Monday, June 1, 2020

Pandemic complicates efforts to reform Colorado's mental health system

PBS's Insight with John Ferrugia  investigation found that untreated mental illness is overwhelming the state’s criminal justice system, and leaving many in a position where getting arrested is the only way to access mental health treatment.
The documentary ended with the promise of reform from government leaders. But like many aspects of American life during this pandemic, these existing problems are getting worse because of the COVID-19 outbreak and the associated economic fallout.
When Governor Jared Polis took office last year, he established a behavioral health task force, and asked them to reform the state’s troubled mental health system.
Robert Werthwein, the state’s director of the Office of Behavioral Health, says the task force was motivated to make big changes — then COVID-19 struck.
Now, with the state budget in tatters, Werthwein says the short-term focus has shifted from overhauling the system to simply trying to preserve what is already in place.
“Any time we’re talking about reducing or not being able to evolve our services, it sets us back and it sets Coloradans back in getting the services they need. It’s gonna probably take a little longer for the vision that we have to help all Coloradans. I don’t know what that looks like exactly though at this time,” Werthwein said.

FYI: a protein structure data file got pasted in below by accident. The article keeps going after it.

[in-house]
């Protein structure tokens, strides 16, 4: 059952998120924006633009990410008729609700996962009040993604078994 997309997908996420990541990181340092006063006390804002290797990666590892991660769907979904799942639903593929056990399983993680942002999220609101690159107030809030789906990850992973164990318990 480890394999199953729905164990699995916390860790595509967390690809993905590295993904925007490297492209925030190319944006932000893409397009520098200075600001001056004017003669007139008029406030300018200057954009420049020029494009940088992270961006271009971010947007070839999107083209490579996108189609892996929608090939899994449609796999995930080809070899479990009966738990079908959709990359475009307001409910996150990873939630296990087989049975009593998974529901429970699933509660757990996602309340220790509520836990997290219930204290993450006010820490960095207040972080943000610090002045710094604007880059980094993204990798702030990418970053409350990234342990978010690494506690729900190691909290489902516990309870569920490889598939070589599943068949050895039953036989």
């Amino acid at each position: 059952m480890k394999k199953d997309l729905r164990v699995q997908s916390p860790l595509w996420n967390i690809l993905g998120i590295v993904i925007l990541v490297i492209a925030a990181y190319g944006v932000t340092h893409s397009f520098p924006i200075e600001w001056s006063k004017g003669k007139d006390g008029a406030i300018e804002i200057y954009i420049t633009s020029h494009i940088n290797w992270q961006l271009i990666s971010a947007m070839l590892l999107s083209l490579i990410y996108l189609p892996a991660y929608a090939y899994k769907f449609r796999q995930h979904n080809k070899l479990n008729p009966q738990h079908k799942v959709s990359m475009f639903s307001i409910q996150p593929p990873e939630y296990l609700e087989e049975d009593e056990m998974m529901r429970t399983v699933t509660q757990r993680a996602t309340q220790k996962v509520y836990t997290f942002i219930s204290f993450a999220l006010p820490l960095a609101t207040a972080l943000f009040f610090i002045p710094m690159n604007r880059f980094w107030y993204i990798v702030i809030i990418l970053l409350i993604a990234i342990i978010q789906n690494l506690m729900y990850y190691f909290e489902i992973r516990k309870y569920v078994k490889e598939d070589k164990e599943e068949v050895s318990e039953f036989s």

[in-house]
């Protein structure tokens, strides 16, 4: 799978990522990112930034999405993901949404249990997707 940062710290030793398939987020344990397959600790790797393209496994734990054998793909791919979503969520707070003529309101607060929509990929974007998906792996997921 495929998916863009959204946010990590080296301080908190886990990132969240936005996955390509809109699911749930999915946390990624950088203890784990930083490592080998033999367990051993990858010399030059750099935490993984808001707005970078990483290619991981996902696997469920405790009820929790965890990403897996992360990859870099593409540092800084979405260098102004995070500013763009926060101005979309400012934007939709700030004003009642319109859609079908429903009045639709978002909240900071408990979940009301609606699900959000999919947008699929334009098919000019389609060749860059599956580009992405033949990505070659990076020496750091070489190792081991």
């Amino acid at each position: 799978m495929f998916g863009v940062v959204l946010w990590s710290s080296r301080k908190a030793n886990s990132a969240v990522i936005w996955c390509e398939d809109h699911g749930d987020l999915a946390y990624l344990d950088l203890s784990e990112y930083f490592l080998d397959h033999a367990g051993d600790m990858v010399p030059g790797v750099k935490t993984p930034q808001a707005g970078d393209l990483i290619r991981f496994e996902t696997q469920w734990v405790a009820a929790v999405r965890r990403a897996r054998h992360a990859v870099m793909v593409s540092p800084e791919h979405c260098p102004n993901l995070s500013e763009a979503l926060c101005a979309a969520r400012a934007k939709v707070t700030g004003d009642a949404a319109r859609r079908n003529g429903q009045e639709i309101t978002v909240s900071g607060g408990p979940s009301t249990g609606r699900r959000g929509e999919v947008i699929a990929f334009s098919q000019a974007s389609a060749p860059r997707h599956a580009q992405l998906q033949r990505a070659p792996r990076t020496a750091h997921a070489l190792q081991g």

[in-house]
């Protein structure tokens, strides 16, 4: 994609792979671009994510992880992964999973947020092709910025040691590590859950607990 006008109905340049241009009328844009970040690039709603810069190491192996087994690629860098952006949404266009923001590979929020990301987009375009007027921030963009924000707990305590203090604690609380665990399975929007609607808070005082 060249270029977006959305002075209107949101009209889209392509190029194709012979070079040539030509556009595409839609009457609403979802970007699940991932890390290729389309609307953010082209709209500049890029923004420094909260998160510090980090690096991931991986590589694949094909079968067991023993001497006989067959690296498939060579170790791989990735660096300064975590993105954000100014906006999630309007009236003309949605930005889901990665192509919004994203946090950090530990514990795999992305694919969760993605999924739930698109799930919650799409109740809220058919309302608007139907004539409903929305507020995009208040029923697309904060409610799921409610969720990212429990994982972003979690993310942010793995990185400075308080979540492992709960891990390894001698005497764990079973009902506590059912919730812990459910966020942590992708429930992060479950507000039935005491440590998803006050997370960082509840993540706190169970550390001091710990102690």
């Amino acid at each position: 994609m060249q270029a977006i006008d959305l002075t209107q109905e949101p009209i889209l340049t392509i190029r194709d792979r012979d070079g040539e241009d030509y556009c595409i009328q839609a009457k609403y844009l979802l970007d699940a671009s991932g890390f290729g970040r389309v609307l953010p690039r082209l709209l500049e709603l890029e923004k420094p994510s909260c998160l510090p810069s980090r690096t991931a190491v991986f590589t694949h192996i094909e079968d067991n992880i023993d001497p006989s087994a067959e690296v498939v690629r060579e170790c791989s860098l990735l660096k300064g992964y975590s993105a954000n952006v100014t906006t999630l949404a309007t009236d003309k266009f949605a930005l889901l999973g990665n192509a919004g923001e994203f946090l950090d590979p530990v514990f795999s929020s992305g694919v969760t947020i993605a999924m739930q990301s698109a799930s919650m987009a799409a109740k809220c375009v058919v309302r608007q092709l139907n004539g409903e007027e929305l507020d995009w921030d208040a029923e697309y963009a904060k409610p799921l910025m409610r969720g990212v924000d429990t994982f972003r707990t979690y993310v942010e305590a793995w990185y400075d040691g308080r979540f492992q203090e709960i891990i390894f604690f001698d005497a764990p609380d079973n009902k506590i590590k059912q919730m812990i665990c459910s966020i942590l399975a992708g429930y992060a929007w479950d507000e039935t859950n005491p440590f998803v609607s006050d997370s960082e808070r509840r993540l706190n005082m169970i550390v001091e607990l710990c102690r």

He said the task force has proposed using some federal opioid grants to help offset proposed cuts to jail-based mental health programs. The state will need to find other ways to cut costs and fill gaps left by the budget crisis.
“It means that we’re going to have to be creative in how we mitigate, and look at the best fiscal options that are available to us, telehealth being one of them, and do our best to mitigate as much as possible the impact of budget cuts and COVID,” Werthwein said.
There may already be a road map on how to cut some costs. Before the coronavirus hit, the state completed a fiscal analysis examining how the state’s mental health budget was being spent. Werthwein said the analysis identified several costly inefficiencies that put obstacles between Coloradans and the mental health care they need.
“I think there are ways for us to be more strategic across the state and work together more collaboratively so we can make a single dollar go further, which is more important now than ever before,” Werthwein said.
The behavioral health director said the people who shared their stories in Breakdown made a big impact on the task force and “re-energized” their work.
“Putting real faces and real names and real people struggling day in and day out through all the communities in Colorado … we cannot stop our work. And that’s why you feel me pushing a little bit. When we talk about budget, it’s going to have an impact. But for me, we can’t stop moving forward because there are real lives here,” Werthwein said.
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